In addition to explicit instruction being just plain good pedagogy, explicitly teaching students the skills necessary for conversation is especially important in districts like Philadelphia. I would argue that one of many consequences of the system of white supremacy that our society exists within is that many BIPOC students are reluctant to speak up in class. BIPOC children’s (and adults’) voices have always been undervalued by the white supremacist society. BIPOC children have been told for years that their opinions are not valid, their thoughts are not original, and their minds are not intelligent, so it is no surprise that they are often reluctant to speak freely in class discussions.
Contrasted with my experiences working with mostly white, wealthy children (as I did during my student teaching in Cambridge, Mass.) who felt their voices were important and were eager to speak up and be heard, it is evident to me that we have a duty to explicitly teach our students how to speak up and how to make their point clearly. It is a moral imperative if we are to consider ourselves antiracists working to dismantle systemic oppression by bolstering BIPOC children’s confidence in the importance and validity of their voices. It is a moral imperative if we are to authentically implement antiracist curriculum that genuinely centers BIPOC voices, experiences, trauma, and achievement.
Coming back to the overlap with online learning, how can we expect our students to “engage” in Google Meets classes, when conversation is, by far, the most authentic, meaningful way to do so, yet they may not have any practice in this type of free-flowing academic conversation? How can we academically expect students to know how to participate in (or lead) conversations comfortably when Pennsylvania literacy standards only mention discussion once?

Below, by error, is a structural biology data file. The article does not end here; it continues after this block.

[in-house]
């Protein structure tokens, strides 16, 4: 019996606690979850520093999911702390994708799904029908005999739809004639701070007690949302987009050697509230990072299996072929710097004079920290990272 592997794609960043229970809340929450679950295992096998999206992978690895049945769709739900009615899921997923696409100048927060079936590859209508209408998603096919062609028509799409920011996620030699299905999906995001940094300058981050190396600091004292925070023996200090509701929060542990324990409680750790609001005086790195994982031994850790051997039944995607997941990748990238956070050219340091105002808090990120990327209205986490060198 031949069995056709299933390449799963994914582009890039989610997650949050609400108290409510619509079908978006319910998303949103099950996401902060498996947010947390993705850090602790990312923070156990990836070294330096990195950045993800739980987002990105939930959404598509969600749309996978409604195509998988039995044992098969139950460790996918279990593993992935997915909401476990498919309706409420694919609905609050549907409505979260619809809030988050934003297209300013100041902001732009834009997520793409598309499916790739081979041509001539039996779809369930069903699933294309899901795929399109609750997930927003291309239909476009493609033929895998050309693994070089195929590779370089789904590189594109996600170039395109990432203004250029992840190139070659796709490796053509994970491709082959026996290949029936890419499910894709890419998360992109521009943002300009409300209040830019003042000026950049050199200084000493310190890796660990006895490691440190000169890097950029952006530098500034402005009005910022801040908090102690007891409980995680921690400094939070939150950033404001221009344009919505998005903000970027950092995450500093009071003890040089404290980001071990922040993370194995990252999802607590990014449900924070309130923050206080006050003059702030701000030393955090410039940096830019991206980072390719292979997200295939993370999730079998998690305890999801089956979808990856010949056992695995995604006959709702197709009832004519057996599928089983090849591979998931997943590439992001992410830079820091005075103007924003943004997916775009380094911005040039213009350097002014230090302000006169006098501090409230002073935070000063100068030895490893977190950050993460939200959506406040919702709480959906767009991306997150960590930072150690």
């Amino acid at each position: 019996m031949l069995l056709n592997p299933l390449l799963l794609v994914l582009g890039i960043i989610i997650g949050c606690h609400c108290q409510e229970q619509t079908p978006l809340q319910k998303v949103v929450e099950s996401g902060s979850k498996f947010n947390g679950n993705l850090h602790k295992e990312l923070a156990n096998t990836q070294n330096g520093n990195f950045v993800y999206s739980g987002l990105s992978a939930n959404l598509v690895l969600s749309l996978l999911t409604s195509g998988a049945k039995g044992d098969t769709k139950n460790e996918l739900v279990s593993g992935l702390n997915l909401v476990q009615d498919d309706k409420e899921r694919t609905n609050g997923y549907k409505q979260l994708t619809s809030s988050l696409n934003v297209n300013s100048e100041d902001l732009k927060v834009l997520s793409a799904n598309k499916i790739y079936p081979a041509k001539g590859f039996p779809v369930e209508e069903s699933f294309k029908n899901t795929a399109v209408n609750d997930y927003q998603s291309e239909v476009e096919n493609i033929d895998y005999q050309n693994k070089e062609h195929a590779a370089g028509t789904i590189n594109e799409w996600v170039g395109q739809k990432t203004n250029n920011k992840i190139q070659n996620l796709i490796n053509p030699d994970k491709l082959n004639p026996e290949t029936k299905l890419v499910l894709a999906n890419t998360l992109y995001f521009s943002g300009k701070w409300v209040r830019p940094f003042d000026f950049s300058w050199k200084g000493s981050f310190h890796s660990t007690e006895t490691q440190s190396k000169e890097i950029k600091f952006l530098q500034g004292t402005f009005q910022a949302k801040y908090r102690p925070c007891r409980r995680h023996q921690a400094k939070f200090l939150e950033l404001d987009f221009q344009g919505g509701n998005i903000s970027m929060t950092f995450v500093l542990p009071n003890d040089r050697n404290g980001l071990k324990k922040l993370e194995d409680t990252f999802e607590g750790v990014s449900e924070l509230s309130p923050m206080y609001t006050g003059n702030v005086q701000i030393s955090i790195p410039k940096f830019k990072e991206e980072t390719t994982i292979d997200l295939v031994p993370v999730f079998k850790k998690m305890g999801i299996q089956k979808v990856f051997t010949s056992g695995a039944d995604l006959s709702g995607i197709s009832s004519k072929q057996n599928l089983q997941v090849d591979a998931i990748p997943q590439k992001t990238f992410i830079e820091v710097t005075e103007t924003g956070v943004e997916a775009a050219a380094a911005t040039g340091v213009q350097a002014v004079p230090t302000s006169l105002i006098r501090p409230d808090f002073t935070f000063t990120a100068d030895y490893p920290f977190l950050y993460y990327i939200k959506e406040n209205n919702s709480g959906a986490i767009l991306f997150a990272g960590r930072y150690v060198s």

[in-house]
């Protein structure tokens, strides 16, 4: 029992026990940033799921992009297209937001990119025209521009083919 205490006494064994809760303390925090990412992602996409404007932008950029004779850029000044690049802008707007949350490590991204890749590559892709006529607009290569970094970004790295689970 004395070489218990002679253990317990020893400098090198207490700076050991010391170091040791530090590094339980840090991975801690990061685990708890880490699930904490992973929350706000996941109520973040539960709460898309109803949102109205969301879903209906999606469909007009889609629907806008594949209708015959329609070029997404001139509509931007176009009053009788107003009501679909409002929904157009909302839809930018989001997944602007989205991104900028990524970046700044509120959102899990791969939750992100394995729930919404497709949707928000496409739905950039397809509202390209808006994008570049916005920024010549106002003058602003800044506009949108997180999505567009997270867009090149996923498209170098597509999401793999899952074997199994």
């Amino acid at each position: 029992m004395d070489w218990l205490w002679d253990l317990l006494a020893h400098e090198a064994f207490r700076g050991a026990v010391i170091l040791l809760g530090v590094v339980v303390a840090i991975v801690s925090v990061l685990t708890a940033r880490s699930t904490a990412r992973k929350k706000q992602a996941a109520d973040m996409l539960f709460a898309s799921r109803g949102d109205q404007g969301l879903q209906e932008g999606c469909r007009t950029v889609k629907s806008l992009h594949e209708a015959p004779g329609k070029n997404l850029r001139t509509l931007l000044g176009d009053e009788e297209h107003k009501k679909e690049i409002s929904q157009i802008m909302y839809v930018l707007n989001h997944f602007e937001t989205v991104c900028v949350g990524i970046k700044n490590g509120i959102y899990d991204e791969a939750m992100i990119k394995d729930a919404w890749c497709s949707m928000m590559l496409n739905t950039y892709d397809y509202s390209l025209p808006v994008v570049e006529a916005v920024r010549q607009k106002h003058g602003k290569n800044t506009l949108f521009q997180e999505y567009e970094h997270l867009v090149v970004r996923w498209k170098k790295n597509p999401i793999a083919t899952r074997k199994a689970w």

Although we can’t expect conversations to flow easily the first time around, there are ways to teach habits of conversation explicitly, accessibly, and gradually, such as practicing using discussion protocols, coming up with sentence starters that indicate agreement, disagreement, questioning, and other reactions, and setting up the culture of conversation from day one.
The situation we find ourselves in as a country right now is far from ideal, and there are almost certainly hundreds, if not thousands, of concerns about continued online learning and antiracist curriculum that aren’t addressed through conversations in classrooms. But as COVID-19-related online schooling and the desperate need for antiracist curriculum converge, this creates the opportunity to shine a spotlight on the importance of teaching academic conversational skills more explicitly in schools.
Adina Goldstein is a 7th-grade English Language Arts and Social Studies teacher at Vare-Washington Elementary School. She is a proud product of the Philadelphia School District with a master’s degree in education from the Harvard Graduate School of Education. She is in her third year of teaching.